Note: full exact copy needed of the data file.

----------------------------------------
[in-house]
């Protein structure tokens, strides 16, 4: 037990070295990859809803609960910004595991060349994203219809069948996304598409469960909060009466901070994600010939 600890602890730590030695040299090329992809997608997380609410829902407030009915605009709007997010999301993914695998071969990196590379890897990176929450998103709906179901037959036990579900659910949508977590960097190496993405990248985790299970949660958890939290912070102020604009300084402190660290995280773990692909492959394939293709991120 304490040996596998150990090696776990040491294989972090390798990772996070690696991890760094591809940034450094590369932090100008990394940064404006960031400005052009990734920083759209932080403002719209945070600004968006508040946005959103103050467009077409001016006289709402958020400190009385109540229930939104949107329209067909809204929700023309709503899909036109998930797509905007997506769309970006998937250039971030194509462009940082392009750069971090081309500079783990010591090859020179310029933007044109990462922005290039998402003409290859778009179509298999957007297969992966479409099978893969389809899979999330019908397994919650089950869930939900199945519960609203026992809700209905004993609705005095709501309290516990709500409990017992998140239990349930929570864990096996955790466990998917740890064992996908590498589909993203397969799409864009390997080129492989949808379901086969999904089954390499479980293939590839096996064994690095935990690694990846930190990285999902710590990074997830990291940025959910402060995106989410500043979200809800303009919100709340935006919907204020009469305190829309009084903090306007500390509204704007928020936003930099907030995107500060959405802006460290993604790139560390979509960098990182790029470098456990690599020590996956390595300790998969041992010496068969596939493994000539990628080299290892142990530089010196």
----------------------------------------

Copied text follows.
[in-house]
């Protein structure tokens, strides 16, 4: 037990070295990859809803609960910004595991060349994203219809069948996304598409469960909060009466901070994600010939 600890602890730590030695040299090329992809997608997380609410829902407030009915605009709007997010999301993914695998071969990196590379890897990176929450998103709906179901037959036990579900659910949508977590960097190496993405990248985790299970949660958890939290912070102020604009300084402190660290995280773990692909492959394939293709991120 304490040996596998150990090696776990040491294989972090390798990772996070690696991890760094591809940034450094590369932090100008990394940064404006960031400005052009990734920083759209932080403002719209945070600004968006508040946005959103103050467009077409001016006289709402958020400190009385109540229930939104949107329209067909809204929700023309709503899909036109998930797509905007997506769309970006998937250039971030194509462009940082392009750069971090081309500079783990010591090859020179310029933007044109990462922005290039998402003409290859778009179509298999957007297969992966479409099978893969389809899979999330019908397994919650089950869930939900199945519960609203026992809700209905004993609705005095709501309290516990709500409990017992998140239990349930929570864990096996955790466990998917740890064992996908590498589909993203397969799409864009390997080129492989949808379901086969999904089954390499479980293939590839096996064994690095935990690694990846930190990285999902710590990074997830990291940025959910402060995106989410500043979200809800303009919100709340935006919907204020009469305190829309009084903090306007500390509204704007928020936003930099907030995107500060959405802006460290993604790139560390979509960098990182790029470098456990690599020590996956390595300790998969041992010496068969596939493994000539990628080299290892142990530089010196």